November 18, 2012 at 7:32 am |
  13. alloy555

    I am so sick of the new age (anything goes) movement. Just stop it already. An earlier article slamming Billy Grahm, YES!, Billy Grahm by a person who has no personal relationship with Jesus Christ. A LIVING GOD, HELLO, it is a relationship, people, and that relationship will only be values such as Mr. Grahms. Therefore, Christianity is not even a religion, but we do worship the true and living God. Look at the huge movement in the contemporary church getting back to the old Hymns with meat and theology, only to upbeat music, instead of the new stuff that repeats itself and says nothing.

    November 16, 2012 at 2:31 pm |
  14. Dr Eric

    Not to "MIx Religion and Politics", but, there is a difference as big as "up or down"...like our copyrighted-proofs on expression, some time ago,that people may rightly think as they choose and express such thoughts, without the "wrongdoing" of saying something "is" merely because they think it iis......being "spiritual" (done right) is believig and acting within Unification Science's parameters (the new reprovable righteousness, as Dr. Einstein and Dr. Newton, before him, and Christ before them, created)...as opposed to acting within the tradtonal parameters of righteousness of any of these "generally-self-proclaimed followings"...as the book with the "9+ Unificaton Science Upgrdes that the Deficit/WW3 Cannot be Eliminated Without In the Appendix" details at http://www.RecoveryEvents.R8.Org RCCFM: Always(c: Dr. Eric USRecoery@Gmail.com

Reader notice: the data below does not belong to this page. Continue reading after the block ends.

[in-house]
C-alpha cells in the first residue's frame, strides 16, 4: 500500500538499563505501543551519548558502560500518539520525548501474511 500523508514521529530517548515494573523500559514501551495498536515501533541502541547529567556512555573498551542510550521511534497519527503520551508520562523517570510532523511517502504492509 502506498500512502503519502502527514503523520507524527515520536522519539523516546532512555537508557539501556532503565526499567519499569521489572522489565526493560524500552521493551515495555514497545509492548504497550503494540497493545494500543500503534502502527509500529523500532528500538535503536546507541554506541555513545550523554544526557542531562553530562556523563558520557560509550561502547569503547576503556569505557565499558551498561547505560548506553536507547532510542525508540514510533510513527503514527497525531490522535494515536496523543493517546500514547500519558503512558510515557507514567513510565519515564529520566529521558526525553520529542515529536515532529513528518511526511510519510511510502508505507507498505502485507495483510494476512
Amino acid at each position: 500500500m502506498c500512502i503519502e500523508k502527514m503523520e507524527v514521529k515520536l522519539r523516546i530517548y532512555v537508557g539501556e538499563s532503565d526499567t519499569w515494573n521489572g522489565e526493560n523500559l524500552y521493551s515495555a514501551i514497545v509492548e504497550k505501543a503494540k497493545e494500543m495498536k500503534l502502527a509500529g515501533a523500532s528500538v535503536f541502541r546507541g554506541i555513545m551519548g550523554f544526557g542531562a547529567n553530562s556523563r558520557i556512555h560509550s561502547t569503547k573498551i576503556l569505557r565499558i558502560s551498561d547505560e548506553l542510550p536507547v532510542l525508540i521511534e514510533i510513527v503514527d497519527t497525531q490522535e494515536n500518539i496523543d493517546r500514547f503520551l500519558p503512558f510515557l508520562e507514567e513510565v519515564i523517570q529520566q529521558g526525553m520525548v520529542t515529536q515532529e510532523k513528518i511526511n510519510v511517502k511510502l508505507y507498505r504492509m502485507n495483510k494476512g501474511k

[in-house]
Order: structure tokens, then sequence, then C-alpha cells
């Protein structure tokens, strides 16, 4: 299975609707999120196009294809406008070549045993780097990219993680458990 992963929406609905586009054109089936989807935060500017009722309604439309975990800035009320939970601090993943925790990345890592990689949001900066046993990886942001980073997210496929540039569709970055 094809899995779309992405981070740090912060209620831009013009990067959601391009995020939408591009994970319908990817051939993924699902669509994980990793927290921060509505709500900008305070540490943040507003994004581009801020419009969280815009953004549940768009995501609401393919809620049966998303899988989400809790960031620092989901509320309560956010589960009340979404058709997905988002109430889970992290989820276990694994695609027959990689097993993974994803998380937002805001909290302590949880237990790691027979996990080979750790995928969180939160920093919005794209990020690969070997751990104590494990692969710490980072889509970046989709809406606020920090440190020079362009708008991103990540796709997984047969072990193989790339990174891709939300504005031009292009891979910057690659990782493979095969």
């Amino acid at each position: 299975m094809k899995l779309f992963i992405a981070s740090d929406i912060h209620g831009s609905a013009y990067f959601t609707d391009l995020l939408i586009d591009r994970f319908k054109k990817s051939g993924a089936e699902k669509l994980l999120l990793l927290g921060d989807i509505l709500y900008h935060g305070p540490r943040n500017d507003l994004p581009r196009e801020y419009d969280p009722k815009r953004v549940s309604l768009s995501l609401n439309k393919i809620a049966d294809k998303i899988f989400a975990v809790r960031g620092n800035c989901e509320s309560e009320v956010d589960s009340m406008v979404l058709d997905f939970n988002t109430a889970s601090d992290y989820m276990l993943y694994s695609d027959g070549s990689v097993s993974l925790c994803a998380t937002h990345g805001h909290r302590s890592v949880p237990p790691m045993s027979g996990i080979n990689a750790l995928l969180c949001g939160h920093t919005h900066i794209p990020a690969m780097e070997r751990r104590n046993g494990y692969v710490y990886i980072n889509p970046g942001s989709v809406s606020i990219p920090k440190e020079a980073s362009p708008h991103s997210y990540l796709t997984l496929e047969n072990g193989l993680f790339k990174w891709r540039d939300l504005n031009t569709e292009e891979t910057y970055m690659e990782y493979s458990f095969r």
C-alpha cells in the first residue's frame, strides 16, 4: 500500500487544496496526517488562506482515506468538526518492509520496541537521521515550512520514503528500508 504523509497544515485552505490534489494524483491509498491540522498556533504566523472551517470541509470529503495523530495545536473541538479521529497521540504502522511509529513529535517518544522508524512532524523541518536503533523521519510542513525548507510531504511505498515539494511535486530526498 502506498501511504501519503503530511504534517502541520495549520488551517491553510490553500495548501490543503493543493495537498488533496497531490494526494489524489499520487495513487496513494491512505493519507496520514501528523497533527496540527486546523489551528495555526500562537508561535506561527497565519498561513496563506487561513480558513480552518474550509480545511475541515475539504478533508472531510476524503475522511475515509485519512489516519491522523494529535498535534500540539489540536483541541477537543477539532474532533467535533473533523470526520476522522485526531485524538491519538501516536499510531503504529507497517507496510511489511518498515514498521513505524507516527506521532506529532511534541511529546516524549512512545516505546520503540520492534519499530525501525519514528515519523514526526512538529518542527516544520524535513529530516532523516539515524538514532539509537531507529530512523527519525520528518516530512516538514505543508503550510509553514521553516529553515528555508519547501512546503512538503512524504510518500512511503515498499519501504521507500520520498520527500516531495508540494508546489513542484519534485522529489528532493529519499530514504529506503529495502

November 15, 2012 at 1:02 am |
  15. jgda


    November 14, 2012 at 5:00 am |
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    November 13, 2012 at 9:40 am |
  17. jj

    By no means is it a copout. Spirituality is about attaining a direct transcendental experience with the Other Side, whatever that may be. Religion acts as a go-between and ritual replaces ecstasy.

    November 12, 2012 at 6:03 pm |
    • annie713

      Exactly! 🙂

      November 13, 2012 at 7:43 pm |
  18. a


    November 11, 2012 at 11:26 am |
  19. Risal

    God has a wonderful suapitril organization and all of them love one another and are united in worship and peace. The very best way I have found to overcome depression is to surround myself with them and associate with them on a regular basis, to keep busy in teaching and preaching about God's kingdom government that will restore the earth to it's original paradise-like conditions and drawing close to God by reading and meditating on the Bible as God's letter to all of us which is full of suapitril treasures.

    November 8, 2012 at 1:48 pm |
  20. Academic, Intellectual, Reader of books

    Poorly written, no grounding for any of your claims and obviously you know nothing of what you are talking about. This sounds more like some elementary student trying to sound like he knows something about quantum physics.

    November 5, 2012 at 4:14 am |
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About this blog

The CNN Belief Blog covers the faith angles of the day's biggest stories, from breaking news to politics to entertainment, fostering a global conversation about the role of religion and belief in readers' lives. It's edited by CNN's Daniel Burke with contributions from Eric Marrapodi and CNN's worldwide news gathering team.